Test Management Tools Forum
Jun 03 2021
I'm working for a company with 1000+ employees and I'm exploring two products: Panaya and Tricentis.
How good is Panaya Test Dynamix in comparison with Tricentis?
How is adhoc testing used in software testing?
PraveenMishra What is Adhoc Testing When a software testing performed without proper planning and documentation, it is said to be Adhoc Testing. Adhoc methods are the least formal type of testing as it is NOT a structured approach. Ad hoc Testing does not follow any structured way of testing and it is randomly done on any part of the application. AD HOC TESTING, also known as Random Testing or Monkey Testing 2. Why Adhoc Testing used? Adhoc testing can be performed when there is limited time to do exhaustive testing. Adhoc testing can be done at any point in time whether it’s beginning, middle, or end of the project testing. This testing can also be done when the time is very limited and detailed testing is required. However, this testing can be done only when the testers are having complete knowledge of the product. 3. Advantages:- It is able to identify any errors that would usually go unnoticed during formal testing methods. This saves time sometimes. Testers get to explore the application freely, according to their own knowledge and understanding of the application. This helps in identifying more defects that go unnoticed in Test Cases. Ad-hoc testing can find holes in your test strategy. If testing occurs very late in the development cycle, this will be the only kind of testing that can be performed. 4. Disadvantages:- In Adhoc Testing actual testing process is not documented since it does not follow a particular test case. So, sometimes it gets difficult to reproduce the scenarios. Ad hoc testing also does not guarantee that all errors will be found. The success of ad hoc testing relies on the skill and knowledge of the tester. It can only be done by experienced resources with proper knowledge of requirement. The amount of time, effort and resources that go into these tests remains unspecified. Finding one error could take anything from a few minutes to a few hours or longer. Conclusion Ad hoc testing does not require elaborate planning, documentation, and test-case designs. Instead, it saves time due to its ad hoc nature, and by selecting testers who are creative and have prior knowledge of the application’s functionality. This testing can help find more defects than planned testing.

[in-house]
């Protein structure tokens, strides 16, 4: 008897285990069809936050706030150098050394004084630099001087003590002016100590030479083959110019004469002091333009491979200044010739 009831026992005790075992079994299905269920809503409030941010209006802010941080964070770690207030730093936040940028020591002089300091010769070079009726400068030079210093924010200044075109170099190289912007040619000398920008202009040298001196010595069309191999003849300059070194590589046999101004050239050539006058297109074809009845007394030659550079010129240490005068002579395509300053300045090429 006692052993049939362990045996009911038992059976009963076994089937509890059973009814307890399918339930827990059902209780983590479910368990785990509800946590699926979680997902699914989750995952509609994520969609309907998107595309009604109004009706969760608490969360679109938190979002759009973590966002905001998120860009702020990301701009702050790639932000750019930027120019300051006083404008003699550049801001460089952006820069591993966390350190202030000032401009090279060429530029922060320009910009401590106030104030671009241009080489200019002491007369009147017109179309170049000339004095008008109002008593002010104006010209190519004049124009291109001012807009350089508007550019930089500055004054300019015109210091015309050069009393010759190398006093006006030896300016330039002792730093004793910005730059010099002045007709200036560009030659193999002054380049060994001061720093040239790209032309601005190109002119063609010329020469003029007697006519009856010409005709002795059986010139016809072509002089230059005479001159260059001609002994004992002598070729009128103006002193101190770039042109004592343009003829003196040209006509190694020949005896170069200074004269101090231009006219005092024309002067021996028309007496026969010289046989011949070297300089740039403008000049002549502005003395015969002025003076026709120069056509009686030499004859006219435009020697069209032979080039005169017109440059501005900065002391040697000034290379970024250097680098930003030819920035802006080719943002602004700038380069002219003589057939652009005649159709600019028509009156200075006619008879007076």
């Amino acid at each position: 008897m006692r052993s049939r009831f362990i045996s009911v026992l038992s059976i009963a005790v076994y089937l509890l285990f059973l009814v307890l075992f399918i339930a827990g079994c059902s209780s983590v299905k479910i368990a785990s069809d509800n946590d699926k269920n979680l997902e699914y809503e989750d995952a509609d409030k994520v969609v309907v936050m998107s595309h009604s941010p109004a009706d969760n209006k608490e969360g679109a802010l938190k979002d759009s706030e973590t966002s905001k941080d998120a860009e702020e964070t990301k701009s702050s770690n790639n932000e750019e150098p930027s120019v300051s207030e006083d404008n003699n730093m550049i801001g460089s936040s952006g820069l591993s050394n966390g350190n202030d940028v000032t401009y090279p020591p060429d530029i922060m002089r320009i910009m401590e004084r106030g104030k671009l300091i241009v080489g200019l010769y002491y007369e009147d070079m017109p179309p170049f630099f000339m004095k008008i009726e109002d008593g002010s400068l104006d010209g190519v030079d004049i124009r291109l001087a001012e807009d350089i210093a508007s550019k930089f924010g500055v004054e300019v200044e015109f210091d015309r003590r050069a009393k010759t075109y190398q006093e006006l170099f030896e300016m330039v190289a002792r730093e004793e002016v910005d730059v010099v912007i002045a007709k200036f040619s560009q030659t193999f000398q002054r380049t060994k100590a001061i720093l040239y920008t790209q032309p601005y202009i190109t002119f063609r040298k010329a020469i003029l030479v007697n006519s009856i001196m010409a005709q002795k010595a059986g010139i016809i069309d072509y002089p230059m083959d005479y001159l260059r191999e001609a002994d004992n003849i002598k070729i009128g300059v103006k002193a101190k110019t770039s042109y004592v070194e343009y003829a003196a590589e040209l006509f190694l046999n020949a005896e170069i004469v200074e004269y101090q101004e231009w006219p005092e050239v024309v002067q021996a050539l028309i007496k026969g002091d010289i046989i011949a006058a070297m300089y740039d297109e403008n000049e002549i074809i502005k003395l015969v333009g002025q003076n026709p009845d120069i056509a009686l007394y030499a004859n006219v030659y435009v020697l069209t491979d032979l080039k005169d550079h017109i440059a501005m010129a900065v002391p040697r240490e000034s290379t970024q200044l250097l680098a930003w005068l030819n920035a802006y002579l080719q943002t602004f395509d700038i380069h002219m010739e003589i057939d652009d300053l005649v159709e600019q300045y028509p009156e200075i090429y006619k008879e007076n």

There seem to be 2 different approaches in test management - BDD and TDD. What are the differences between these approaches, and what are the relative pros and cons of each?